Gaming is invading every aspect of Gen Z’s & Millennials’ lives—and the music they listen to (and how they listen to it) is no exception…
Gaming takes up nearly as much of young consumers’ time as watching TV. (Let that sink in.) So, the impact of this shift in their entertainment consumption on other industries can’t be overestimated. They’re buying fashion based on their favorite titles (ahem, Moschino’s The Sims-inspired line), and they’ve been watching movies that star their digital idols for ages (lest we forget that Tomb Raider was a game before Angelina Jolie became Lara Croft).
But the music industry is where gaming’s impact is starting to level up beyond gamers’ wildest, most pixelated dreams. Video game soundtracks have millions of views on YouTube (like this one), the nostalgic favorite Twisted Metal has inspired album covers, Nicki Minaj has an entire song celebrating Street Fighter character Chun-Li, The Weeknd just became a major investor in the esports organization OverActive Media, and the list goes on…
This new cultural conversation goes both ways: artists are drawing inspiration from the digital world, but they’re also stepping into that world to meet young listeners where they’re spending so much time. Video games have become a digital stage for stars, a place where artists debut new tracks and play virtual gigs that draw much bigger audiences than any IRL experience could. In our State of Gaming report, we found that 28% of 13-36-year-old gamers say that the titles they play have influenced the music they listen to, 35% have learned about music from games, and 29% have listened to a new artist they discovered in the digital world. Below, we break down four times young gamers gave us a glimpse at what the video game-influenced future of music might look like:
Fortnite’s Livestreamed Concert
According to Rolling Stone, over 10.7 million users tuned in at the same time for Marshmello’s virtual Fortnite concert— that number is the equivalent of the entire population of New York City, and is three times bigger than the total turnout of the most popular concert ever. BBC reports that for ten minutes, DJ Marshmello spun his hits for a live audience of young gamers whose avatars danced along, bounced giant beach balls, and were catapulted into the air. Since the event, the set has racked up over 34 million views on Marshmello’s YouTube channel, and has paved the way for similar livestreamed events to flood the gaming space. In-game concerts have been attempted before, as early as Duran Duran’s Second Life universe launch in 2011, but the tech wasn’t there to support the scale. Now, it is, and it’s changing music the music world.
Red Dead Redemption 2’s Unexpected Song Drop
Famed R&B artist D’Angelo has a second hobby behind music: playing video games. Rockstar Games found that out when the artist’s team approached the company about his interest in Red Dead Redemption 2, a title that has since made a name for itself by raking in an unheard-of amount revenue (more than any other entertainment under Sony’s umbrella). But the artist wasn’t even talking about music, yet—he would just come to the Rockstar Games office to play the in-development title for hours at a time. Rolling Stone reports that as the game came along, D’Angelo agreed to collaborate on a song for the soundtrack. That song “Unshaken” became an unexpected hit when the game debuted, with players posting the bootlegged track via in-game footage. At first, the song was only accessible through the game, but now, videos of the recorded gameplay have racked up millions of views—showing how successfully an artist can use a popular game to debut new music.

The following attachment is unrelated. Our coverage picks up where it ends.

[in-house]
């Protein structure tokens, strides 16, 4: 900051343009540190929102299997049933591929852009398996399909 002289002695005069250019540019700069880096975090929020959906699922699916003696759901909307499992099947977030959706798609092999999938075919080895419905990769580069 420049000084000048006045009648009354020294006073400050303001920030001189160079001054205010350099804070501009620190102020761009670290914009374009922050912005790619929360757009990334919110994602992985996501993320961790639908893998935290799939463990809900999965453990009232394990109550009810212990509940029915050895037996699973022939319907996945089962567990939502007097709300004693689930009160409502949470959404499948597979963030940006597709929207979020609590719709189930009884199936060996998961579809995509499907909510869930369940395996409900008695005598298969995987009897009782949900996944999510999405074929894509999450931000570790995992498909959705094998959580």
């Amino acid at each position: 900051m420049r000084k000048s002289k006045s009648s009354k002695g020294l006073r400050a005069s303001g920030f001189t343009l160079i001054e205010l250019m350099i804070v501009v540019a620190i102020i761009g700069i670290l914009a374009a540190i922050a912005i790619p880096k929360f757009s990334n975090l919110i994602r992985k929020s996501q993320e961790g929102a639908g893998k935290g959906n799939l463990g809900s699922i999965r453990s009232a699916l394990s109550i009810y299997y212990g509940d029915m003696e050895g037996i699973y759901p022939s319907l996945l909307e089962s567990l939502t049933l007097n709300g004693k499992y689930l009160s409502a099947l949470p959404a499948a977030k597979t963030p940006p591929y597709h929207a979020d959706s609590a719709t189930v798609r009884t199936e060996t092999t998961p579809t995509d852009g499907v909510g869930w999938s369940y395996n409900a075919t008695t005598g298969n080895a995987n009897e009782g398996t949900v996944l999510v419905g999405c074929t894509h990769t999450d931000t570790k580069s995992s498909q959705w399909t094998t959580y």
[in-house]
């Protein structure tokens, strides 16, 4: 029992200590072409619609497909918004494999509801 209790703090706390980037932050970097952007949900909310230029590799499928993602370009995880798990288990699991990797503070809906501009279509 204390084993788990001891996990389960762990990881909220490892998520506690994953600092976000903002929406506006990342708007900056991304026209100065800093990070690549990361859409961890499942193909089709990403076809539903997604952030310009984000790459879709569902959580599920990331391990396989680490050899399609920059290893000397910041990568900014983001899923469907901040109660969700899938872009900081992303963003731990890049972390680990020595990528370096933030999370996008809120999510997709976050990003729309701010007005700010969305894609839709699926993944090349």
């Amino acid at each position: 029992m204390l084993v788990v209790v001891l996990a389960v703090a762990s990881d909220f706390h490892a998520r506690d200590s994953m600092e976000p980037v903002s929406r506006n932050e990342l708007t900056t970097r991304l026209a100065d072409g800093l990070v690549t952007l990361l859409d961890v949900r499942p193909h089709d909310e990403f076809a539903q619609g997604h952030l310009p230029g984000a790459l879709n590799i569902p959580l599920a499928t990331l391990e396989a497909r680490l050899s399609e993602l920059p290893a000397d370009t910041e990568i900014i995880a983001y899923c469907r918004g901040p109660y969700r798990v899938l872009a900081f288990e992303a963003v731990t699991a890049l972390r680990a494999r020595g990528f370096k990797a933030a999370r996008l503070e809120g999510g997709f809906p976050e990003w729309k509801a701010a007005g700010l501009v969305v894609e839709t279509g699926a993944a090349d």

Grand Theft Auto’s Virtual Clubs
Grand Theft Auto gamers are going to digital clubs to listen to live DJ sets, reports Rolling Stone. GTA Online isn’t new to being a source of music discovery for gamers. Rockstar estimates that gamers have listened to 75 billion minutes of music on GTA Online, where players can tune in to 18 unique radio stations. But last summer, they added a new feature into the mix called “After Hours.” The Guardian reports that the new feature launched with the announcement of four real-life DJs getting digital residencies within the game: Solomun, Dixon, The Black Madonna, and Tale of Us. GTA used motion-capture technology to put the DJs into the game, and added a digital recreation of a massive Los Angeles club for them to play in. Users can invite their friends to different digital clubs and bars (some are even player-run) to see their favorite DJs and listen to music in general.
After seeing Fortnite’s massive success with their Marshmello concert, Minecraft took the concept to the next level. Enter: Coalchella, 21-year-old Max Schramp’s first attempt to create an online music festival in Minecraft. PC Gamer reports the venture had a rocky start with tons of technical difficulties but still attracted over 2,600 virtual attendees and 27,000 listeners on Mixlr. Their next pun-intended attempt, Fire Festival, went more smoothly. Noisey called it “the best new music festival,” and the lineup included big names like Charli XCX and Hudson Mohawke. It had two stages, an art gallery featuring IRL artists’ scanned-in work, and drew in more than double the audience of the first attempt within the first few minutes. Most recently, a new player in the space URL Events (headed by The Walking Dead’s Chandler Riggs) hosted Pixel Fest, reports Your EDM—a sign that we should expect to see more in-game music festivals in time.
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